Come 1 June 2014, you will finally be able to copy your CDs onto digital platforms such as iTunes without falling foul of copyright infringement.
The UK Government has finished considering whether to extend copyright exceptions. The aim of which is for the law to keep pace with the changes in technology to the public’s ever growing use of digital media. However, progress is being made at a fairly slow pace; progressive recommendations to keep up with the digital age were made three years ago in the Hargreaves Review. The report encouraged governments to adopt legislation which would allow private individuals to exploit every exception under EU law.
There are a number of changes to the exceptions of copyright but those of most significance involve the following:-
Personal copies for private use
Private individuals will be able to make copies of media (such as CDs, eBooks or videos) in order to change its format (ie physical CD to mp3) or to act as a backup. Such copies cannot be used by anyone else. Businesses will be able to legally manufacture technology or create programs that allow individuals to make private copies. It is worth noting that copies cannot be made for direct or indirect commercial use; a business would not be able to make copies of protected works for their employees.
Unlike in previous legislation, individuals will be permitted to make use of copyright material for the purpose of parody. Such use will only fall under the exception if it is limited. For example, a few lines of a song in a comedy sketch would be deemed reasonable but the use of a whole song would not be.
Individuals will be given greater freedom in using quotations that are taken from copyright works without permission. Again, as with parody, the use to be reasonable and proportionate so quoting a substantial part of, or whole book will not be justifiable. The use of quotation, in order to be a permitted act, must be accompanied by sufficient acknowledgement of the author – unless it is practically impossible to do so.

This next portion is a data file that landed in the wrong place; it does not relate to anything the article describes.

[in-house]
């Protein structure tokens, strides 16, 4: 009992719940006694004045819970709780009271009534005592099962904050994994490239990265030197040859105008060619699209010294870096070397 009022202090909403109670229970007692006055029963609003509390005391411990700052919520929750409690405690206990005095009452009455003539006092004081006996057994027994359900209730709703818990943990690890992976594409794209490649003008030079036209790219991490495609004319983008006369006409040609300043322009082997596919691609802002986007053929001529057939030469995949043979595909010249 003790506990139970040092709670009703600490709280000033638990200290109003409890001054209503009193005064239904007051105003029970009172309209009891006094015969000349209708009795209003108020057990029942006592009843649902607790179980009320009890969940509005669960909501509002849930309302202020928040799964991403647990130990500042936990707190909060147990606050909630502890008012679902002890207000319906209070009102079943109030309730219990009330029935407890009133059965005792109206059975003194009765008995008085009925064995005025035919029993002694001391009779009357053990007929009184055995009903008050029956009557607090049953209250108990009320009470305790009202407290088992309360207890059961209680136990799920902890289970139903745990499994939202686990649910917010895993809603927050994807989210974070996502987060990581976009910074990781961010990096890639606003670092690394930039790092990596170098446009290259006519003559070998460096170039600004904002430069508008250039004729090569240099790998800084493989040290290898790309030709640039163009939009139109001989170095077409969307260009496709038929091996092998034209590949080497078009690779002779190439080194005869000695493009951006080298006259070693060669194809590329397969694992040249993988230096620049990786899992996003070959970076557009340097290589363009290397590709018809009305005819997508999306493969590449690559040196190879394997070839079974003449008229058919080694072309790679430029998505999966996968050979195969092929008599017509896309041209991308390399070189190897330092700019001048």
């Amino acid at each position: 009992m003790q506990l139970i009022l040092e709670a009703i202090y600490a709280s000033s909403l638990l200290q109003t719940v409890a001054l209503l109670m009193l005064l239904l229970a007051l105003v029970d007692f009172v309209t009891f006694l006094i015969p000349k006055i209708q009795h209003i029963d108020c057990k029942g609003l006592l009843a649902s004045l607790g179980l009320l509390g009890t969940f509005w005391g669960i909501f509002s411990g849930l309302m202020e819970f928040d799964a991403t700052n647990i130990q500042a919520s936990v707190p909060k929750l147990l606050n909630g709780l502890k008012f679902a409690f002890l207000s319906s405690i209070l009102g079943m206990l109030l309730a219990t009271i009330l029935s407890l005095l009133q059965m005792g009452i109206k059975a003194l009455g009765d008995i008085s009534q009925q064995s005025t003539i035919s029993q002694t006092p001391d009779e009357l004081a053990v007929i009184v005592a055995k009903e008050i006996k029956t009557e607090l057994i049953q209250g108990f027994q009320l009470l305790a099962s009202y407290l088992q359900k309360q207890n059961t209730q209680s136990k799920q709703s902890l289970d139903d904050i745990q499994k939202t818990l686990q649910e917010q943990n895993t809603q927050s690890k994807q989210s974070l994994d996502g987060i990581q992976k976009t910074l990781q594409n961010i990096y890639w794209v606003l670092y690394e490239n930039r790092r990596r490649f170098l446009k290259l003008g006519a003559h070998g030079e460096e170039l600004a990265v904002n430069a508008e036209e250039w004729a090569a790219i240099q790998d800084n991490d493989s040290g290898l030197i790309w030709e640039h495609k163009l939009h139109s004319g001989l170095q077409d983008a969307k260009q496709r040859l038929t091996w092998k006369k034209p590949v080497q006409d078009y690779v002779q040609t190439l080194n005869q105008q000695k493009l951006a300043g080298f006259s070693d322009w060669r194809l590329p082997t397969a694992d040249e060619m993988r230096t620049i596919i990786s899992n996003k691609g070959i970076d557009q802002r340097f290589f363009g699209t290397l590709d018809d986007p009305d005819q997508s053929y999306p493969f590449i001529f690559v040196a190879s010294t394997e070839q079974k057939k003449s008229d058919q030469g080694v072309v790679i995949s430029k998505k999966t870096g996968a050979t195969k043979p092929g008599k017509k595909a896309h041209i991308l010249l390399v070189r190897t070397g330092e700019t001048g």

Research and private study
The copying of protected works for the purpose of private study is to be extended to include sound recordings, films and broadcasts – previous legislation only included the likes of literary works. Libraries and universities will also be able to provide on-site access to users for private study of recordings, broadcasts, literary works etc.
Further to the extended and additional copyright exceptions, legislation will provide rules to prevent copyright holders from being able to contract out of copyright exceptions. Such provisions will ensure the end-user’s rights, as licensee, are protected. However, these provisions will not prevent copyright holders from adopting DRM (Digital Rights Management) or TPMs (Technical Protection Measures) in order to protect their content from unauthorised copying, which will inadvertently create barriers to permitted copying. An individual will be able to raise their concerns over obstructive DRM/TPMs, preventing permitted acts, to the Secretary of State who will have the power to limit or override these restrictive measures in order to facilitate permitted copying.
The likelihood is that aspects of permitted use and the exceptions of copyright will develop over time and be shaped by case law. For the time-being, it would be wise to remain cautious and seek legal advice if in doubt regarding the new exceptions.Ellis Walls Trainee Solicitor – Corporate & Commercial